Biz Herman is a Ph.D. Candidate in Political Science at University of California, Berkeley and a photojournalist based in New York City. Her dissertation research examines the ways in which trauma impacts intergroup relations and political participation, and she is broadly interested in examining the how the psychological and physiological consequences of conflict impact reconciliation.
She is a 2019-2020 Herb York Institute on Global Conflict and Cooperation (IGCC) Dissertation Fellow, and her research has been supported by the Simpson Memorial Research Fellowship in International & Comparative Studies, the Malini Chowdhury Fellowship on Bangladesh Studies, and the Georg Eckert Institute Research Fellowship. She recently received the inaugural IGCC Academic Conference Grant to convene a conference in spring 2020 at UC Berkeley on human security, violence, and trauma in the 21st Century.
Since 2016, she has been an Innovation Fellow at Beyond Conflict’s Innovation Lab, which works to apply research from cognitive and behavioral science to reduce social conflict and foster reconciliation. Her additional research interests include the politics of history and national identity; her Masters Thesis focused on representations of 9/11 in high school history textbooks worldwide, and she has an ongoing project examining the ways in which politics influence the writing of national histories in textbooks in Bangladesh, a project she began as a Fulbright Fellow to Bangladesh in 2011.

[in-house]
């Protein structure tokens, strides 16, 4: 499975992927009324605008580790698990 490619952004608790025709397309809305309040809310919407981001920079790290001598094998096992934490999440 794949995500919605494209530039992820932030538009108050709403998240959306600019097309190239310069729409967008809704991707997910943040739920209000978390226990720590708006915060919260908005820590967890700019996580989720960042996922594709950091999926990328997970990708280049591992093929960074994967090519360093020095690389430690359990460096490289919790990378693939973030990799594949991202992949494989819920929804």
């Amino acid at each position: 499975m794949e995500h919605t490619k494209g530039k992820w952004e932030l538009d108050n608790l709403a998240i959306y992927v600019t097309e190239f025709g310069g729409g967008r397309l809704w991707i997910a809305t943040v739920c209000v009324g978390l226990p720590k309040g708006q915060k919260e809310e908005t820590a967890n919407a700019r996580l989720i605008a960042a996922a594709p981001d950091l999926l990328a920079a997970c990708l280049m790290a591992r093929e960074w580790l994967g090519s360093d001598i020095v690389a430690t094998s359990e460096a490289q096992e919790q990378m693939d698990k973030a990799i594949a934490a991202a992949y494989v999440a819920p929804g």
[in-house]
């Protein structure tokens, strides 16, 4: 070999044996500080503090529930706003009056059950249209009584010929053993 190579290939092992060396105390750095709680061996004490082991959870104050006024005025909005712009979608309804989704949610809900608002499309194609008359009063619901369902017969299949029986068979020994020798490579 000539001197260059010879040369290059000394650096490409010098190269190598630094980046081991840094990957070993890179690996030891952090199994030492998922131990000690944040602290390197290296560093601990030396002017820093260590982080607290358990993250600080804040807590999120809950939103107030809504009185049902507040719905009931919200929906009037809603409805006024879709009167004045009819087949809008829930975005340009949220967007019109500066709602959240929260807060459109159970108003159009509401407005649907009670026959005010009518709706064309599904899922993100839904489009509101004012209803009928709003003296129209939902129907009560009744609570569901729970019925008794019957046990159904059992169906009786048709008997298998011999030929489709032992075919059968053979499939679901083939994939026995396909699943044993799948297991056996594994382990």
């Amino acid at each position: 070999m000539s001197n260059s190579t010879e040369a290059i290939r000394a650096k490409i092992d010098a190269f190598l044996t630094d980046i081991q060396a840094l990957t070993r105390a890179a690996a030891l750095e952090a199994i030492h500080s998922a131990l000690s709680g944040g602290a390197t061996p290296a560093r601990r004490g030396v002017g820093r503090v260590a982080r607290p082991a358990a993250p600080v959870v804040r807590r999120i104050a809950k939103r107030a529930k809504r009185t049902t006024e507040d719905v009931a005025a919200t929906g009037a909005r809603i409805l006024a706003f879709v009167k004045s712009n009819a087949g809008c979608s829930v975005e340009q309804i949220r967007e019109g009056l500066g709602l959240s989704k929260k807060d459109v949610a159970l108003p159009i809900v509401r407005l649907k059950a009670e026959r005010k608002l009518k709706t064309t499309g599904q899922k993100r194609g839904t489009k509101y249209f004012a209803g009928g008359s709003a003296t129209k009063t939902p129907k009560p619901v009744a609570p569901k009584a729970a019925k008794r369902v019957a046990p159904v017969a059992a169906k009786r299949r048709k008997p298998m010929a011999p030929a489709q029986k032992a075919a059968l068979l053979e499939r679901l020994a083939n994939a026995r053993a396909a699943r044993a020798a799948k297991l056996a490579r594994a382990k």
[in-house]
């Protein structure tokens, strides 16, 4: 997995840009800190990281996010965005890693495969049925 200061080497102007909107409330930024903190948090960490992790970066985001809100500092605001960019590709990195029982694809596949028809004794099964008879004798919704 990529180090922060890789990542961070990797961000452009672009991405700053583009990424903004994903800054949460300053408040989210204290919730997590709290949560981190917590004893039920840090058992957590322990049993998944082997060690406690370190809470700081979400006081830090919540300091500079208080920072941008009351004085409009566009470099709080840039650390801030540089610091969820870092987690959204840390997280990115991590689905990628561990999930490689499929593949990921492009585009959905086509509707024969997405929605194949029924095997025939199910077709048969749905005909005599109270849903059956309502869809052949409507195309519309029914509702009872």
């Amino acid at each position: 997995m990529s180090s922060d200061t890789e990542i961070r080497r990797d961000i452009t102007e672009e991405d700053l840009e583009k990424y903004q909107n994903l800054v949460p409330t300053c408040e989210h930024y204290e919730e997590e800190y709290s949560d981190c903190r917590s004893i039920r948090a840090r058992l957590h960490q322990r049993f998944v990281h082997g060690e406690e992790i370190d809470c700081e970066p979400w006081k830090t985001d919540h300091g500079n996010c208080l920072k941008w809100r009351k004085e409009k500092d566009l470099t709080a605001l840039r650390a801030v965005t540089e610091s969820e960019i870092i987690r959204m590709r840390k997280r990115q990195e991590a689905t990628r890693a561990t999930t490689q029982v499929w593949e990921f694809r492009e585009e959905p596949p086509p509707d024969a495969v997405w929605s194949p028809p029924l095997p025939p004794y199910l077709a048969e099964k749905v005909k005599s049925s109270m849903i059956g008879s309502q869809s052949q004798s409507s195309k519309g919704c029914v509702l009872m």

Upon returning to the U.S., she worked for as a freelance photo and written journalist for a number of national and international news outlets, based in New York and reporting from both the U.S. and abroad. She continues to work as a photojournalist, and is a regular contributor to The New York Times. She was the lead photographer and researcher on “The Women of the 116th Congress,” a special project for The New York Times, which featured portraits of 130 women of the 116th Congress, photographed in the style of historical portrait paintings. The project was recently published as a book with ABRAMS Books, with a foreword by Roxane Gay.